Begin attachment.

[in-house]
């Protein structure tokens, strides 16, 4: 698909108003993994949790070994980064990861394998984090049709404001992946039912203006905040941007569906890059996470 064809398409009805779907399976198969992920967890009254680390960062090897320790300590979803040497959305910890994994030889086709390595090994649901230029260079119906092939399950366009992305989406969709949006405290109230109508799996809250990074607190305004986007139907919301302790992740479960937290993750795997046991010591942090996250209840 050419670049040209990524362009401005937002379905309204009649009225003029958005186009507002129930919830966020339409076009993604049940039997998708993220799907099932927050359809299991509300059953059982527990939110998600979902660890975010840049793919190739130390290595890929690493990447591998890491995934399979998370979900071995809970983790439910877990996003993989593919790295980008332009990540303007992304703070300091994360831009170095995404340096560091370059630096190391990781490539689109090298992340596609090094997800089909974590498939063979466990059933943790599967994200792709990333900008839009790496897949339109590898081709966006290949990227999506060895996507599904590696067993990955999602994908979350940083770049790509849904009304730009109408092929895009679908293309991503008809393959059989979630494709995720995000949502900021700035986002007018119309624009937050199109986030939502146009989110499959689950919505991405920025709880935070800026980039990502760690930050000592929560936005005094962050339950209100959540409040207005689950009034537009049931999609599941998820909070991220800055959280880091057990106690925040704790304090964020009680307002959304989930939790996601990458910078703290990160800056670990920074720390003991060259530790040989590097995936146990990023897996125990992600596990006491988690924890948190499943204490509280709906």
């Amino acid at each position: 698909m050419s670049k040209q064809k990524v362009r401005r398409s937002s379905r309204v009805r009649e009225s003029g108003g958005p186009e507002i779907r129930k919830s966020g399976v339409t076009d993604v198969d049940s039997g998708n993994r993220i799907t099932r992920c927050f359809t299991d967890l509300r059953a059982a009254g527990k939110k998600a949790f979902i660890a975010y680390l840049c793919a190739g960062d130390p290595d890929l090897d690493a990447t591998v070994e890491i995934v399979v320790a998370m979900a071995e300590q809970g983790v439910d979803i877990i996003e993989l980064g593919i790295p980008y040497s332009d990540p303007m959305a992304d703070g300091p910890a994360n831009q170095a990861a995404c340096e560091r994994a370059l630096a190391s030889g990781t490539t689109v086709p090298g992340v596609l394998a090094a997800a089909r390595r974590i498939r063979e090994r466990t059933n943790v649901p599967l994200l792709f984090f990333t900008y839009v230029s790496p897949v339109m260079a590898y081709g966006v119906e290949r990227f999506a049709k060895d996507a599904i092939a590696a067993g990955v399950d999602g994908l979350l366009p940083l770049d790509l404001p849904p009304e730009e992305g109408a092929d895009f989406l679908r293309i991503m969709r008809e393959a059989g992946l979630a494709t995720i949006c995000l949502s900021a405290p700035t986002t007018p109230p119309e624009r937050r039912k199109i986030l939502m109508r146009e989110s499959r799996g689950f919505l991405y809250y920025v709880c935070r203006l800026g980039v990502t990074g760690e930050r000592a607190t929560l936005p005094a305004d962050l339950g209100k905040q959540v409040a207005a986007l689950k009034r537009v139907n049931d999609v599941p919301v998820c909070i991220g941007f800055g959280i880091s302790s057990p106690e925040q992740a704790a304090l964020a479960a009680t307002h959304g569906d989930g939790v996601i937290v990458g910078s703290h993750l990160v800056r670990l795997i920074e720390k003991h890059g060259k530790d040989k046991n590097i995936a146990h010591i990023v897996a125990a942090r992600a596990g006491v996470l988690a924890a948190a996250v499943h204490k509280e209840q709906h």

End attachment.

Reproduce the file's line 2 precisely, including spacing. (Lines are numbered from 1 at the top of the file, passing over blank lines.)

């Protein structure tokens, strides 16, 4: 698909108003993994949790070994980064990861394998984090049709404001992946039912203006905040941007569906890059996470 064809398409009805779907399976198969992920967890009254680390960062090897320790300590979803040497959305910890994994030889086709390595090994649901230029260079119906092939399950366009992305989406969709949006405290109230109508799996809250990074607190305004986007139907919301302790992740479960937290993750795997046991010591942090996250209840 050419670049040209990524362009401005937002379905309204009649009225003029958005186009507002129930919830966020339409076009993604049940039997998708993220799907099932927050359809299991509300059953059982527990939110998600979902660890975010840049793919190739130390290595890929690493990447591998890491995934399979998370979900071995809970983790439910877990996003993989593919790295980008332009990540303007992304703070300091994360831009170095995404340096560091370059630096190391990781490539689109090298992340596609090094997800089909974590498939063979466990059933943790599967994200792709990333900008839009790496897949339109590898081709966006290949990227999506060895996507599904590696067993990955999602994908979350940083770049790509849904009304730009109408092929895009679908293309991503008809393959059989979630494709995720995000949502900021700035986002007018119309624009937050199109986030939502146009989110499959689950919505991405920025709880935070800026980039990502760690930050000592929560936005005094962050339950209100959540409040207005689950009034537009049931999609599941998820909070991220800055959280880091057990106690925040704790304090964020009680307002959304989930939790996601990458910078703290990160800056670990920074720390003991060259530790040989590097995936146990990023897996125990992600596990006491988690924890948190499943204490509280709906």